(E)conomists can’t forecast for toffee … They have missed every recession in the last four decades. And it isn’t just growth that economists can’t forecast; it’s also inflation, bond yields, unemployment, stock market price targets and pretty much everything else … If we add greater uncertainty, as reflected by the distribution of the new normal, to the mix, then the difficulty of investing based upon economic forecasts is likely to be squared!

This post was published at Mauldin Economics on DECEMBER 31, 2014.

The ‘Near-Bubble’

Central Planners and Displeased Value Investors The Dow fell 51 points on Monday. Gold surged $37.10 – or 3.1% – to settle at $1,232 an ounce. The US stock market is ‘hideously expensive,’ says value investor James Montier at Boston-based investment firm GMO.
He’s not wrong about that. But we have a feeling it’s going to be even more hideous before this story reaches its end. When it is so hideous that to look upon it sends us running to a public toilet and retching, that is when it will be most loved by everyone.
This is the story of human hubris (a classic in Greek drama), wherein man oversteps his boundaries and brings down upon himself the fury of wrathful gods.
Yellen, Draghi, Kuroda, Carney, Zhou – the protagonists think they are ‘wiser than God.’
They think they know that people would be better off spending their money rather than saving it… that prices should be rising not falling… and that, by propping up the price of financial assets with credit easing, they will cause real growth and real prosperity.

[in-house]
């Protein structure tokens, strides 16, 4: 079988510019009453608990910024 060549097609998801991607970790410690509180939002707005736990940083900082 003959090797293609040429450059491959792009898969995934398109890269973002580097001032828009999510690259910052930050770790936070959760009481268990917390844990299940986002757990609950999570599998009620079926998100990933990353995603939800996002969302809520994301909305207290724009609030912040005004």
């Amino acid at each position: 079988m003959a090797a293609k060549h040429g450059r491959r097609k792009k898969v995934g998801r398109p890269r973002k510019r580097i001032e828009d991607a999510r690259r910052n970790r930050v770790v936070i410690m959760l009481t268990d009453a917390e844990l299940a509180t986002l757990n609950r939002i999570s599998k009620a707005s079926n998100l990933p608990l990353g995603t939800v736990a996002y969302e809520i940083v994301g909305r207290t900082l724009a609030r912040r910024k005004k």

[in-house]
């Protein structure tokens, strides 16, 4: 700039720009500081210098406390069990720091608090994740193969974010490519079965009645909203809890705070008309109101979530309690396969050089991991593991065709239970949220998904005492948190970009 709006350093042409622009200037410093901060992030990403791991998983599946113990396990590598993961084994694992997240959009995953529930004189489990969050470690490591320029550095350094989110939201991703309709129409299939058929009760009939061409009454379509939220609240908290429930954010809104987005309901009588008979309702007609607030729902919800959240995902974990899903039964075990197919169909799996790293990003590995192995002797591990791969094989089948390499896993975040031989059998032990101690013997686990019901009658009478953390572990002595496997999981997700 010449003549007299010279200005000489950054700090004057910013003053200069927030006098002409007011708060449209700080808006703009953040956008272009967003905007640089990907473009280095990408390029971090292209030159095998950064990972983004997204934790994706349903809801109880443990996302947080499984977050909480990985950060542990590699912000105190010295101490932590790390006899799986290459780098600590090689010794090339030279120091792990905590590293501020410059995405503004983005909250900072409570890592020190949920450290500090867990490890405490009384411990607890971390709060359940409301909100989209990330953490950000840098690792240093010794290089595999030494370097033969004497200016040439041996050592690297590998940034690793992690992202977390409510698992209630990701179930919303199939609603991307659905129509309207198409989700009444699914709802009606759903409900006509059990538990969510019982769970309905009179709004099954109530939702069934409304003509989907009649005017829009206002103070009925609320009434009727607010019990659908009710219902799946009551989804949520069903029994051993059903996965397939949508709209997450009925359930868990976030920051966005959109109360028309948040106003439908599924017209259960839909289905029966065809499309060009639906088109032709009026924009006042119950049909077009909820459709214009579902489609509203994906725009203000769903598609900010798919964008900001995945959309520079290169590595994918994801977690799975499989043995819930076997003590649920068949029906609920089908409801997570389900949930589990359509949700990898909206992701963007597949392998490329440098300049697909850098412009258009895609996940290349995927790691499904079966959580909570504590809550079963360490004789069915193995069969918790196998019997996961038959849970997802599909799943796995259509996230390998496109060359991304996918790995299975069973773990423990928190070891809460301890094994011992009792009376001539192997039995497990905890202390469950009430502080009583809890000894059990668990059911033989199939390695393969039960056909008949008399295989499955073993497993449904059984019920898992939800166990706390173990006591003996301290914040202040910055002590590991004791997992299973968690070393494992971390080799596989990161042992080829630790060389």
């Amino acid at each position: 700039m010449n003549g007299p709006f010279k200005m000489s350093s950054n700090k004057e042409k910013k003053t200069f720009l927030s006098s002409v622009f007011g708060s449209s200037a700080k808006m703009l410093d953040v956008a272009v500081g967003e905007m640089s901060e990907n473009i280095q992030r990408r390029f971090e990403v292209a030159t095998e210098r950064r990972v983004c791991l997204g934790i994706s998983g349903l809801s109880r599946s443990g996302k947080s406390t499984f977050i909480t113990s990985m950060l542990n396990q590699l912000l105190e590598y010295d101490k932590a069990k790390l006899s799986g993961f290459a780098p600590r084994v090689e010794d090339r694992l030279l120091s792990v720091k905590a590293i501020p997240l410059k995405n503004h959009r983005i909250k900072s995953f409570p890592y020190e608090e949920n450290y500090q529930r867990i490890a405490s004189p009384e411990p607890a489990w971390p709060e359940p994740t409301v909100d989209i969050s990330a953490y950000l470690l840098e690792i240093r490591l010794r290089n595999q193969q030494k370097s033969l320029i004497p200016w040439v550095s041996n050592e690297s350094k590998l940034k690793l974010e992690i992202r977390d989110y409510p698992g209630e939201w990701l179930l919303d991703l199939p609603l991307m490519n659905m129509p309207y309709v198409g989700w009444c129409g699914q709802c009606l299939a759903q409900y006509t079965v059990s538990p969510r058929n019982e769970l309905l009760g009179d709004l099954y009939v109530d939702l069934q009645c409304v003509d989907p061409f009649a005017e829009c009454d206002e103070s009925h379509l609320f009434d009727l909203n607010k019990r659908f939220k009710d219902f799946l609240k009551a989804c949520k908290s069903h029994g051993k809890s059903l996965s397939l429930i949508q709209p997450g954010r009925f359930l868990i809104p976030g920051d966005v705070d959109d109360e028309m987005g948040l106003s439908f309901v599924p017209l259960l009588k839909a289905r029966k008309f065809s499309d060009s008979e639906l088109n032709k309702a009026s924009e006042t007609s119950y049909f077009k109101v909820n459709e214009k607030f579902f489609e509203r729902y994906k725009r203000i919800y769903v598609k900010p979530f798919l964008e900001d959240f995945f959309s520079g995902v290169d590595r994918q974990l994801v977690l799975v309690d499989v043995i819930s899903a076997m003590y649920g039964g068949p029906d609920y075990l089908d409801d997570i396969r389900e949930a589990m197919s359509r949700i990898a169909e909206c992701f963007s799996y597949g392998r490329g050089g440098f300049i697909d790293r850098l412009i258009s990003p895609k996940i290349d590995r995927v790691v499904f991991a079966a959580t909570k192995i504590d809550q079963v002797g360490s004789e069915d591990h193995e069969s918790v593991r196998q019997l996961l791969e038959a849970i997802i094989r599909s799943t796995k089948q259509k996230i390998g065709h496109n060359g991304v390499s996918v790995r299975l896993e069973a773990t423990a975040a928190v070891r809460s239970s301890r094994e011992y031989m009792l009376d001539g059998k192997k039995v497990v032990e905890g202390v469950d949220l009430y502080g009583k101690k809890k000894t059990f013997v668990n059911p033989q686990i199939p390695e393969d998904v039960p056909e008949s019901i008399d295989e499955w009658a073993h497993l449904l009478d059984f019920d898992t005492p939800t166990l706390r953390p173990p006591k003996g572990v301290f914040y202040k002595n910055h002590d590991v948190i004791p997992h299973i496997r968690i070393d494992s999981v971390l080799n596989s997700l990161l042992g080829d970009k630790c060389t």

Photo credit: Evan-Amos

This post was published at Acting-Man on December 11, 2014.

The World’s Dumbest Idea

In today’s Outside the Box the redoubtable James Montier of GMO lifts his lance to prick the underbelly of the Mighty SVM. (That’s Shareholder Value Maximization, for you newbies.) ‘The world’s dumbest idea’ (among many candidates in the world of finance), says James, citing none other than ‘Neutron Jack’ Welch in support.
After noting that taking on SVM ‘is a little like criticizing motherhood and apple pie,’ James sets right to work, tracing the monster’s birth to an editorial by Milton Friedman in 1970, in which Saint Milton wrote, ‘There is one and only one social responsibility of business – to use its resources and engage in activities designed to increase its profits…’
Our intrepid author then explains how in the 1970s the Gospel According to Milton translated into the challenge of how to get corporate executives to focus on maximizing the wealth of shareholders. The solution: pay them a s***load of money (but not just cash – stock and options now constitute about two-thirds of total CEO compensation).

This post was published at Mauldin Economics on DECEMBER 4, 2014.